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My Dark Souls III Battle Plan

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Everybody who isn’t already playing the Japanese version of Dark Souls III is probably thinking about what class they’re gonna roll this time around. Well, that’s not totally the right question to ask when talking about strategy in Dark Souls, but the point is anybody who’s experienced with these games has got to be formulating their game plan at this point. I’ve been slowly diversifying ever since starting Demon’s Souls and I think Dark Souls III might be an opportunity for me to really try something different. Continue reading

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What I Miss From Demon’s Souls

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In the middle of a new game plus run through Demon’s Souls in these last few days before Dark Souls III drops, I think I’m gonna lay down why Demon’s Souls is my personal favorite Souls game. The first Dark Souls might objectively be the best one in terms of level design or UI or combat mechanics, but there are some things I personally prefer about how Demon’s Souls was put together. I should probably preface all this by saying I still haven’t played Bloodborne, and don’t know when I’ll acquire a PS4 on which to play it. Continue reading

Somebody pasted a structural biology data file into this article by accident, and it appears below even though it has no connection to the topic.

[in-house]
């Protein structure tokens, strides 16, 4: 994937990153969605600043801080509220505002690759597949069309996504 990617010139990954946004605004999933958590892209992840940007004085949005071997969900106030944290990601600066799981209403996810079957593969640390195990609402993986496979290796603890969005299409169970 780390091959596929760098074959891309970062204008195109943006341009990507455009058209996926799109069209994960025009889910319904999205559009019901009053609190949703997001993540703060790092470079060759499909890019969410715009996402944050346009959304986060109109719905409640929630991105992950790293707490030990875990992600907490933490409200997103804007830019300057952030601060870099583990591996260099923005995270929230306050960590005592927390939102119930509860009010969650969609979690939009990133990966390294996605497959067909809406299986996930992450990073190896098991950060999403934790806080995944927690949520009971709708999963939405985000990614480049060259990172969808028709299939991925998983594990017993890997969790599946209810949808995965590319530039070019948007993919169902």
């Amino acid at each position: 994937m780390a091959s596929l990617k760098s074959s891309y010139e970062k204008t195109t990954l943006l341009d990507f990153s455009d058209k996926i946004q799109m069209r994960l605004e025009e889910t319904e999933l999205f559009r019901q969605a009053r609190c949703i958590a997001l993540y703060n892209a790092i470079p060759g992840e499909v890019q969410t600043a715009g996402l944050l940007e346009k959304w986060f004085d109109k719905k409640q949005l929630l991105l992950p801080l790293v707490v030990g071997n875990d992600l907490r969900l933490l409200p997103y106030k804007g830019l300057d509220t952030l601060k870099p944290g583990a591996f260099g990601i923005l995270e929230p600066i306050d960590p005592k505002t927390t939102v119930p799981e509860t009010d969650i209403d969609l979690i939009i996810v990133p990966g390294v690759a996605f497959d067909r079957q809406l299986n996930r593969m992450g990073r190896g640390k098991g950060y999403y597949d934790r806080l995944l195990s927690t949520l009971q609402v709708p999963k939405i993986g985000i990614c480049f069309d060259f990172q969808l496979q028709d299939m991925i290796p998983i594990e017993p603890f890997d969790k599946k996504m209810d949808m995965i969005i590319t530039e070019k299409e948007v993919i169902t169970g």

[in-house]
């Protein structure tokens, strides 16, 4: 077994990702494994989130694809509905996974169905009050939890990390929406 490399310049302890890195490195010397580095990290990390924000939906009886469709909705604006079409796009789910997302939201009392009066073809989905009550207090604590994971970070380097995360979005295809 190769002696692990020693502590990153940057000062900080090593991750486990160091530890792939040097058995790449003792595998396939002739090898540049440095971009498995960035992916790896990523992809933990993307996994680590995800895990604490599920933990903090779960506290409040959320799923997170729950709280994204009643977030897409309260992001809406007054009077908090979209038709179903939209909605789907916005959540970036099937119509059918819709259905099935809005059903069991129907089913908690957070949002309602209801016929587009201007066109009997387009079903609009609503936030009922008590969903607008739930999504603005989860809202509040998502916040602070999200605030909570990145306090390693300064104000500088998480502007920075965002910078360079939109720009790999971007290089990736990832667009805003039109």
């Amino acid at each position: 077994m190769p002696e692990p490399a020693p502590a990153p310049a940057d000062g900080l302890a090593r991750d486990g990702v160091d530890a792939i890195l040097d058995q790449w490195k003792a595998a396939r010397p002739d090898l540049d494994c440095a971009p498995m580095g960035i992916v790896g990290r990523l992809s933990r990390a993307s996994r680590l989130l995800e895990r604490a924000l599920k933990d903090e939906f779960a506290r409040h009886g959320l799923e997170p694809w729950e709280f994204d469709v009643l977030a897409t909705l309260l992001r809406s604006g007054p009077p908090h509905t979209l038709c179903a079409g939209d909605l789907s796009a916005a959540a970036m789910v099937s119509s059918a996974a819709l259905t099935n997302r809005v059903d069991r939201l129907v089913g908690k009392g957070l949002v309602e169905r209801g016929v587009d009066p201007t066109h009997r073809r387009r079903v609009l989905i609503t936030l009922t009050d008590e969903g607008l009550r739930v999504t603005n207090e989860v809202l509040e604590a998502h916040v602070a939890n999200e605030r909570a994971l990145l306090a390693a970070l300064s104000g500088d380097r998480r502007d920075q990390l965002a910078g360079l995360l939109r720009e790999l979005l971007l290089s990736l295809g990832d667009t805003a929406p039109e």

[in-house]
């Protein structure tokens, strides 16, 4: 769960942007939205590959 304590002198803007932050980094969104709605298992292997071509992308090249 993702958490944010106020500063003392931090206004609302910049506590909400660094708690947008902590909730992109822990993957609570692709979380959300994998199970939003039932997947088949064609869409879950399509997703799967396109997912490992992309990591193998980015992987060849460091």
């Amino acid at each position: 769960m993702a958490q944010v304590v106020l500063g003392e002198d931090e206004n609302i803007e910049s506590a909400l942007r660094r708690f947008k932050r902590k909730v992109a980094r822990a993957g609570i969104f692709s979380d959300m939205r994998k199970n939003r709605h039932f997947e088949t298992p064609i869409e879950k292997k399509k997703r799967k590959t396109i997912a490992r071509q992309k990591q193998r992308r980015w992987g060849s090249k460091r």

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Weapon Mastery In Demon’s Souls

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A lot of people probably decided to roll through one of the previous Souls games to get ready for Dark Souls III. My choice was Demon’s Souls, and not only did I gain a new appreciation for the game, I also ended up learning a lot more about it and probably Souls games in general. Continue reading

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Why Some Might Dislike Witcher 3’s Combat